In 1979,After Ozzy left Black Sabbath,Dio became the new singer of the band giving the band a new life and new energy.You can feel right from the opening song "Neon Knights",that something about them has changed.Some tought,are quick to criticize Dio and of course those people just want Ozzy and nothing else,if you have an open mind then you will probably like Sabbath-Dio,if not then just don't like it that's all.Ronnie James Dio,has an amazing voice and in my opinion,he's a way better singer than Ozzy and can really bring a song to life.I can understand those people because I was once like them,beleving that Ozzy was the only true singer of the band but once I heard them with Dio it all changed.I think that Sabbath was great with Dio,maybe not as much as they were with Ozzy,but Dio certainly had his place in Sabbath and the albums he did with the band are memorable and classics ones with some great songs.
One big change is of course the fact that lineup is now consisting of Toni Iommi,Geezer Butler,Bill Ward and Ronnie James Dio,but another change is that Iommi's guitar playing has changed in the transition of Ozzy to Dio.He plays awesomely in my opinion and comes out with some rocking riffs that really stick to your head.In a way Dio is much more of a musician while Ozzy is a singer.This album has much more melody than previous albums and its a masterpiece that can sometimes be overlooked.The lyrics can also be more profound and real,they are different than in their previous album,you'll notice.Black Sabbath with Ronnie James Dio is still Black Sabbath to me lets make this clear.
The albums starts out with one of the best metal songs ever in my opinion,"Neon Knights" which has a great riff by Iommi and at this point already you know you're in for something special."Children Of The Sea" is considerably slower and more of a rocker.Dio sounds amazing on this one and its really an emotional song about courage,one of the best songs on the album."Lady Evil" is another great song with a good chorus and there is really nothing to complain about.I often have some of the lyrics in my head,"Lady evil,evil,she's a magical,mystical woman..." its got a good groove what can I say?"Heaven And Hell",the title track is amazing starting out slow and gradually becoming more intense.The solo in this song is amazing!A highlight of the album."Wishing Well" is pretty good,there's nothing really special,the song is just great."Die Young" is excellent no less."Walk Away"'s the song I don't really like,it's good at what it is,no more."Lonely Is The World" is a good bluesy closer but nothing exceptionnal here.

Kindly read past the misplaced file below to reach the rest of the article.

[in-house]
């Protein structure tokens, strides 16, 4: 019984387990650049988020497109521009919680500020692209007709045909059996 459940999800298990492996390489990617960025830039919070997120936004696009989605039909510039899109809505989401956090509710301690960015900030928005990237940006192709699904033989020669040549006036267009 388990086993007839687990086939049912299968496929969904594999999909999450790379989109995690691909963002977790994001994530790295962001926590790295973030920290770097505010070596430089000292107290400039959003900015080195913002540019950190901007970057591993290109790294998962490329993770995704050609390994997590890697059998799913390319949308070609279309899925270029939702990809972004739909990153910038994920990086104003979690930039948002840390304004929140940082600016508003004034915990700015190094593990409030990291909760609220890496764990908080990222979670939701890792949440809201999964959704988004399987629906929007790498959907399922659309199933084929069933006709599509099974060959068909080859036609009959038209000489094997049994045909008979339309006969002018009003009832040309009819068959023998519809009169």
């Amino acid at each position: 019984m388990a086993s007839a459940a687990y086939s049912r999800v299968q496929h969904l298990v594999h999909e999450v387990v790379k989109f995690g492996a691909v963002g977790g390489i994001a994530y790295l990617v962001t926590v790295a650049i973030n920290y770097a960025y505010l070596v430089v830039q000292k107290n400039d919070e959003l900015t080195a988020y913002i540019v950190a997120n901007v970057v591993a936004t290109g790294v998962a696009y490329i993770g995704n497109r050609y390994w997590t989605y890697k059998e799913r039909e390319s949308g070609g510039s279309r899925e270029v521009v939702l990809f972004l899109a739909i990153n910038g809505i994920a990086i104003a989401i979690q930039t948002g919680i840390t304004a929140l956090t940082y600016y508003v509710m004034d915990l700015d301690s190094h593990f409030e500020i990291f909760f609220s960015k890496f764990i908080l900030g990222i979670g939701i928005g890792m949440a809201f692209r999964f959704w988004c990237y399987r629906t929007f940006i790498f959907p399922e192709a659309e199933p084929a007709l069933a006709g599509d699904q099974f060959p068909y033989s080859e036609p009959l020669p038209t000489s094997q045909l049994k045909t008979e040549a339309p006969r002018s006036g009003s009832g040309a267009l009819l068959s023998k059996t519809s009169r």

Dio was the best choice for a replacement singer,some bands after loosing such important members as Ozzy was decide to quit but sometimes continue and in some case do very well and Sabbath was one of those bands.Everything is top notch,the songs,the playing,everything is there and the result of "Heaven And Hell" is a masterpiece and one of the best Sabbath has ever done.I can't say it enough,this album is a must-have and it should be in any serious rocker's collection.Its a highlight in both Sabbath and Dio's careers.
on April 14, 2008
I still remember the first time I listened to Heaven And Hell. I was in awe. I couldn't believe that Dio fits like glove to the band. You have the impression they've been together forever. Coming from Rainbow, which is more of a Deep Purple sound, Dio made Black Sabbath darker and and created with them three masterpiece albums! Who would think, that a group that everybody thought was losing it after the horrible Never Say Die, will come back so strong! After so many great albums with Ozzy, they wrote some stunning material-Heaven And Hell, Die Young, Children Of the Sea, Lonely is The World, Neon Knights. It's about the whole album. One masterpiece after another. I love Ozzy, but I get mad when I hear people saying that Black Sabbath with Dio isn't Black Sabbath! It is! And no less than 100%